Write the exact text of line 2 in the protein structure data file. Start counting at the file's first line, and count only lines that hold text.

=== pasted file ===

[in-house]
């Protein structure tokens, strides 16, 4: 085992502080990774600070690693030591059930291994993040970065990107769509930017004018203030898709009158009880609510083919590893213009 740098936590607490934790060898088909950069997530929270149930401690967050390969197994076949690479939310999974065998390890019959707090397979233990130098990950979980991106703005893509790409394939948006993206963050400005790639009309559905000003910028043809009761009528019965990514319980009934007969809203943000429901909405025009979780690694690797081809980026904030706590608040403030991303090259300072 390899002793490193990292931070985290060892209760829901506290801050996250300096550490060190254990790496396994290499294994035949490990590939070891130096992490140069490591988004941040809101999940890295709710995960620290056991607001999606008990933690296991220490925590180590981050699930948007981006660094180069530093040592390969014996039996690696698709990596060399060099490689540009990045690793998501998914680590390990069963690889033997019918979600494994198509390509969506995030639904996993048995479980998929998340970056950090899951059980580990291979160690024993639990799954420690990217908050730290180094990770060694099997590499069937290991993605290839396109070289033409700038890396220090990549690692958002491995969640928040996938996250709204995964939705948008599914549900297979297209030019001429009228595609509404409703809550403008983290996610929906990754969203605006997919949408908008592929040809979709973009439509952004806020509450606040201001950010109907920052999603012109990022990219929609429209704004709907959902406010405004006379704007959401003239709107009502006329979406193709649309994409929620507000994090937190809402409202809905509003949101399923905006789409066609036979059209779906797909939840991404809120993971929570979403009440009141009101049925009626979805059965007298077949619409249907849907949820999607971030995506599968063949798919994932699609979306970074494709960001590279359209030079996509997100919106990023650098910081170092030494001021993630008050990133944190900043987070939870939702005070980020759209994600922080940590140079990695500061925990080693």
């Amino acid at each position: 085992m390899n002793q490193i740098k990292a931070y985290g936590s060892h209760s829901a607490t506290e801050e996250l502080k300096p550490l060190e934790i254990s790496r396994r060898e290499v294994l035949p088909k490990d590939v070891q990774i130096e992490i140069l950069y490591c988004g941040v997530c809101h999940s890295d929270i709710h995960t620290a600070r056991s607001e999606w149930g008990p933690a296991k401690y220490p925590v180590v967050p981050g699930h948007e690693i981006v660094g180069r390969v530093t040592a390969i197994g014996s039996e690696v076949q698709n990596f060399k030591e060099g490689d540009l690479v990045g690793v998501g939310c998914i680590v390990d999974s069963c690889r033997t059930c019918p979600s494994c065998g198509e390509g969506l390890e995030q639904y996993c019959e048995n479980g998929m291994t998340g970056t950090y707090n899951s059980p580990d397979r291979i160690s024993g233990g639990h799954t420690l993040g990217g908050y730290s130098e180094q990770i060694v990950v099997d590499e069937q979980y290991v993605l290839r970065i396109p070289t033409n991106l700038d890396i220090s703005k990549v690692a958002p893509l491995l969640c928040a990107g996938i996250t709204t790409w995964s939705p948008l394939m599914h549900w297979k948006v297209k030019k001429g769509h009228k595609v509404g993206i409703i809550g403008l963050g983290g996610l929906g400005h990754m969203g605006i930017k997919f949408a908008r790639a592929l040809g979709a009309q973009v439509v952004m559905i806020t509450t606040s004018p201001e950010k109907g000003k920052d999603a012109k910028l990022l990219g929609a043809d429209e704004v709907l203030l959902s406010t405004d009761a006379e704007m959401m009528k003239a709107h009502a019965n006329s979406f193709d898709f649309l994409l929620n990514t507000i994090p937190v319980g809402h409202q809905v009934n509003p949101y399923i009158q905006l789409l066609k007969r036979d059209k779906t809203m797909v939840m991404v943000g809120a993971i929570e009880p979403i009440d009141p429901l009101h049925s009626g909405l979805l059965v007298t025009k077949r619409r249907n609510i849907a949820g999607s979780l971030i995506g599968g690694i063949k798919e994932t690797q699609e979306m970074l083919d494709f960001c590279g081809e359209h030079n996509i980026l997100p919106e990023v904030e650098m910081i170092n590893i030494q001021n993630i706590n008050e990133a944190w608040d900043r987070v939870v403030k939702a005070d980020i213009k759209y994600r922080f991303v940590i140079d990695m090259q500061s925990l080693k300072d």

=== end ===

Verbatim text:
């Protein structure tokens, strides 16, 4: 085992502080990774600070690693030591059930291994993040970065990107769509930017004018203030898709009158009880609510083919590893213009 740098936590607490934790060898088909950069997530929270149930401690967050390969197994076949690479939310999974065998390890019959707090397979233990130098990950979980991106703005893509790409394939948006993206963050400005790639009309559905000003910028043809009761009528019965990514319980009934007969809203943000429901909405025009979780690694690797081809980026904030706590608040403030991303090259300072 390899002793490193990292931070985290060892209760829901506290801050996250300096550490060190254990790496396994290499294994035949490990590939070891130096992490140069490591988004941040809101999940890295709710995960620290056991607001999606008990933690296991220490925590180590981050699930948007981006660094180069530093040592390969014996039996690696698709990596060399060099490689540009990045690793998501998914680590390990069963690889033997019918979600494994198509390509969506995030639904996993048995479980998929998340970056950090899951059980580990291979160690024993639990799954420690990217908050730290180094990770060694099997590499069937290991993605290839396109070289033409700038890396220090990549690692958002491995969640928040996938996250709204995964939705948008599914549900297979297209030019001429009228595609509404409703809550403008983290996610929906990754969203605006997919949408908008592929040809979709973009439509952004806020509450606040201001950010109907920052999603012109990022990219929609429209704004709907959902406010405004006379704007959401003239709107009502006329979406193709649309994409929620507000994090937190809402409202809905509003949101399923905006789409066609036979059209779906797909939840991404809120993971929570979403009440009141009101049925009626979805059965007298077949619409249907849907949820999607971030995506599968063949798919994932699609979306970074494709960001590279359209030079996509997100919106990023650098910081170092030494001021993630008050990133944190900043987070939870939702005070980020759209994600922080940590140079990695500061925990080693």